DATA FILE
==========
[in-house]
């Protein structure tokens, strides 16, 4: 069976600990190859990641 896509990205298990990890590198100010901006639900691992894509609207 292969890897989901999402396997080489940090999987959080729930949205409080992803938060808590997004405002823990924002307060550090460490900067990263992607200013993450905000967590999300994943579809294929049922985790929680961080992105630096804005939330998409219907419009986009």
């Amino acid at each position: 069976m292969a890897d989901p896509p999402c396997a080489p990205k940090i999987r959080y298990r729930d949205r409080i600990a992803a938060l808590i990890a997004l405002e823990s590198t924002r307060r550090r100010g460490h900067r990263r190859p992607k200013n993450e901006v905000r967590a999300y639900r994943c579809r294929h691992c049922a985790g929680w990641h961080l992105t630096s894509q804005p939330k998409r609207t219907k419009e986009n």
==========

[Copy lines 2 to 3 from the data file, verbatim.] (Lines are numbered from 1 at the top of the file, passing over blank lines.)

């Protein structure tokens, strides 16, 4: 069976600990190859990641 896509990205298990990890590198100010901006639900691992894509609207 292969890897989901999402396997080489940090999987959080729930949205409080992803938060808590997004405002823990924002307060550090460490900067990263992607200013993450905000967590999300994943579809294929049922985790929680961080992105630096804005939330998409219907419009986009």
């Amino acid at each position: 069976m292969a890897d989901p896509p999402c396997a080489p990205k940090i999987r959080y298990r729930d949205r409080i600990a992803a938060l808590i990890a997004l405002e823990s590198t924002r307060r550090r100010g460490h900067r990263r190859p992607k200013n993450e901006v905000r967590a999300y639900r994943c579809r294929h691992c049922a985790g929680w990641h961080l992105t630096s894509q804005p939330k998409r609207t219907k419009e986009n």